Low disclosure levels of ESG data; the absence of standardisation in ESG data and practices; and the lack of on-the-ground specialist teams have been common obstacles for investors who are eager to hop on the high-growth equities train in China.

But experts believe leveraging internal and external environmental, social and corporate governance (ESG) data and building a “China specialities” team could make ESG deployment in China equities investing less challenging.

Last year, China alone contributed almost $80 trillion to the global equity market cap. However, the country’s ESG developments haven’t seen much improvement compared to other regions. Among 4,000-plus A-share companies, only 25% have published ESG data, according to a Willis Towers Watson report in April.

ALSO READ: China's ESG disclosure improving, but regulatory risk a concern

Aaron Costello,
Cambridge Associates

“When you analyse Chinese equities through ESG, the ratings are extremely low. Some of this has to do with Chinese companies being engaged in sectors or practices that score low from an ESG perspective, but part of it is also that Chinese companies simply do not disclose very much ESG data,” Aaron Costello, regional head for Asia at Cambridge Associates, told AsianInvestor.

China’s low median score arises from the fact that a significant portion of the companies in the MSCI China Index are considered “ESG laggards” relative to their global peers, with an MSCI ESG rating of B or CCC, according to a report by the US consulting firm in September.

Source: Cambridge Associates (click for full view)

“When third-party ESG rating companies try to conduct an ESG rating on Chinese companies, there is not enough data, and the companies are penalised for it. Disclosure is also poor, but we expect this to improve both by the Chinese government mandate to improve ESG disclosure, and market-driven incentives for Chinese companies to improve their ESG practices,” he added.

LACK OF TRANSPARENCY

Managers and experts are mainly building their own in-house ESG filtering criteria, metrics, and scoring systems in conjunction with third party data, which is sometimes not accurate and comprehensive.

Jessica Tea, BNPP AM

“Lack of data – mostly due to low disclosure – or data quality issues still sit as the biggest challenge when investors are looking into China equities’ ESG development,” Jessica Tea, investment specialist for Asia Pacific and Greater China equities at BNP Paribas Asset Management, told AsianInvestor. “One should not fully rely only on third-party ESG data providers, as some data may be missing or sometimes inaccurate – partly due to a lack of local insights or language skills.”

Tea’s views were backed by Costello. “For instance, international ratings providers can score very differently,” he said. “Some investors take an average of different providers ratings, but we don’t think investors should be overly relying on third-party ratings to make investment decisions. When investing in China, the managers need to really do their own bottom-up approach. The managers need to develop their own system and not rely entirely on third-party data providers.”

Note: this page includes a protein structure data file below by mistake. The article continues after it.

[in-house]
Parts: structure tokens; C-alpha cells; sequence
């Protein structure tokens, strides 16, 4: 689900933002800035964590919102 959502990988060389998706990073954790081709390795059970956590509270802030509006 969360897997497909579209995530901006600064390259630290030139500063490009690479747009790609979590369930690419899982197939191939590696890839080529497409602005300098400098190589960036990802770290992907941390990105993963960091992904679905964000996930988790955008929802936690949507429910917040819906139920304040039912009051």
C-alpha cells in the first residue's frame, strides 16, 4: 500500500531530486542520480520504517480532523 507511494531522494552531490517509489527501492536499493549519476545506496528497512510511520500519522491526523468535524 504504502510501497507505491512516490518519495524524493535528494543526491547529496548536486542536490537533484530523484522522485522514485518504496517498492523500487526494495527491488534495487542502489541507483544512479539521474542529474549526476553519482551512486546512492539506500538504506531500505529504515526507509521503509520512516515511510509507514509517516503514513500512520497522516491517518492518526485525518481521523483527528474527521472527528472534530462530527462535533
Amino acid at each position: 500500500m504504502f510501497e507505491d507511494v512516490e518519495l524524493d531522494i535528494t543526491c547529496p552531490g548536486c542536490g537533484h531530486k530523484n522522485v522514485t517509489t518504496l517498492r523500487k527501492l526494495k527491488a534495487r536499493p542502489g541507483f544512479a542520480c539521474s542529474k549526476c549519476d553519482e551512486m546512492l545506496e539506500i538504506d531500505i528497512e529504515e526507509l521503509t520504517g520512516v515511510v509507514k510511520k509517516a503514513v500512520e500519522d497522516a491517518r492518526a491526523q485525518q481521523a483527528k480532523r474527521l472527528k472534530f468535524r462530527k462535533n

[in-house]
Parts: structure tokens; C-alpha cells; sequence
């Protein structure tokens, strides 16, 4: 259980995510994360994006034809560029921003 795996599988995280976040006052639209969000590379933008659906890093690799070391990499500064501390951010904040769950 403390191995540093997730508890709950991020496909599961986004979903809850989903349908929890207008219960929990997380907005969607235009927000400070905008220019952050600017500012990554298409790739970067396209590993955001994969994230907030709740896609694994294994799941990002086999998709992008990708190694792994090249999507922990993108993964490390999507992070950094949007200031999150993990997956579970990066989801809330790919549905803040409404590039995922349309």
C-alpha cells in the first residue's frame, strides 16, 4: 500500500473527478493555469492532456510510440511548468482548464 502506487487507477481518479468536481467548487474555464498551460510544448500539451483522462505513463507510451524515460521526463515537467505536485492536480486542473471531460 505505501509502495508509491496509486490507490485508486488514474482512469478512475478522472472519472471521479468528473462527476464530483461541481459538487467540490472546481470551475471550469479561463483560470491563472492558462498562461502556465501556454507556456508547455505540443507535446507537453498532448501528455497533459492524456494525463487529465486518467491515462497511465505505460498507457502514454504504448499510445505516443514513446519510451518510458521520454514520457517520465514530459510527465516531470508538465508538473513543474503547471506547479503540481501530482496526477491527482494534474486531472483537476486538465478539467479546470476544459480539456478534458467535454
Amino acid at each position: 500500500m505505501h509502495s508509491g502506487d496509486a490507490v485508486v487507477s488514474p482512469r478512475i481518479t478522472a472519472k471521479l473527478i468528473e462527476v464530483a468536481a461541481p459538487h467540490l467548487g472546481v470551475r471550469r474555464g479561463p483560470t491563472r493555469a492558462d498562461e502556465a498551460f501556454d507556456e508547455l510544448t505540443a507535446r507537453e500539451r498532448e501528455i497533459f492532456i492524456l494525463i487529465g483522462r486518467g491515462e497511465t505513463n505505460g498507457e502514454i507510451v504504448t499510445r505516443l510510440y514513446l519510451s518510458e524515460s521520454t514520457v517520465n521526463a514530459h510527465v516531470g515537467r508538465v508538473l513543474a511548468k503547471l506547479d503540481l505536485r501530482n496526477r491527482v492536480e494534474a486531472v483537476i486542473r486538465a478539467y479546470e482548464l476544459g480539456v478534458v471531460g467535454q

Asia Pacific (Apac) investors identified the lack of robust ESG data as one of the main barriers to ESG adoption (45%), attributing a similar level of importance to the issue as the global respondents. Almost half of Apac investors (46%) also agree that a lack of product innovation is holding back greater adoption of ESG, as compared to 35% of global respondents, according to the latest Capital Group report.

Source: Capital Group (click for full view)

ALSO READ: Investors' quiet conundrum: balancing China with ESG

WHEN IN CHINA

Given that many large institutional investors are now investing in China via emerging market exposure to certain indexes, Tea also mentioned the importance of understanding the difference and gap between China onshore equities (A-shares) and offshore equities (Hong Kong-listed, ADRs).

“China onshore equities are typically less mature on ESG topics compared with China offshore equities markets. We’ve seen a mix of mandatory and voluntary ESG disclosure [and] reporting regimes in China onshore. That’s why we need to do a deeper dive into the market,” she noted. She believes that China is a late starter in terms of ESG practices, albeit one on a fast track. “We believe the gap will be filled by more standardisation push from the local regulators,” she said.

Experts also noted that it is crucial to adopt a China-specific mindset in ESG deployment and research.

“[One needs to] understand the local Chinese context and not try to overlay the exact same framework from a global context, because it simply may not work in China,” Aaron Costello told AsianInvestor.

“You could almost call the regulatory crackdown in China a version of ESG from the government’s perspective. The pressure on technology, online gaming, online education, and property developers will remain, given Beijing’s long-term strategic priority [of] common prosperity,” he added.

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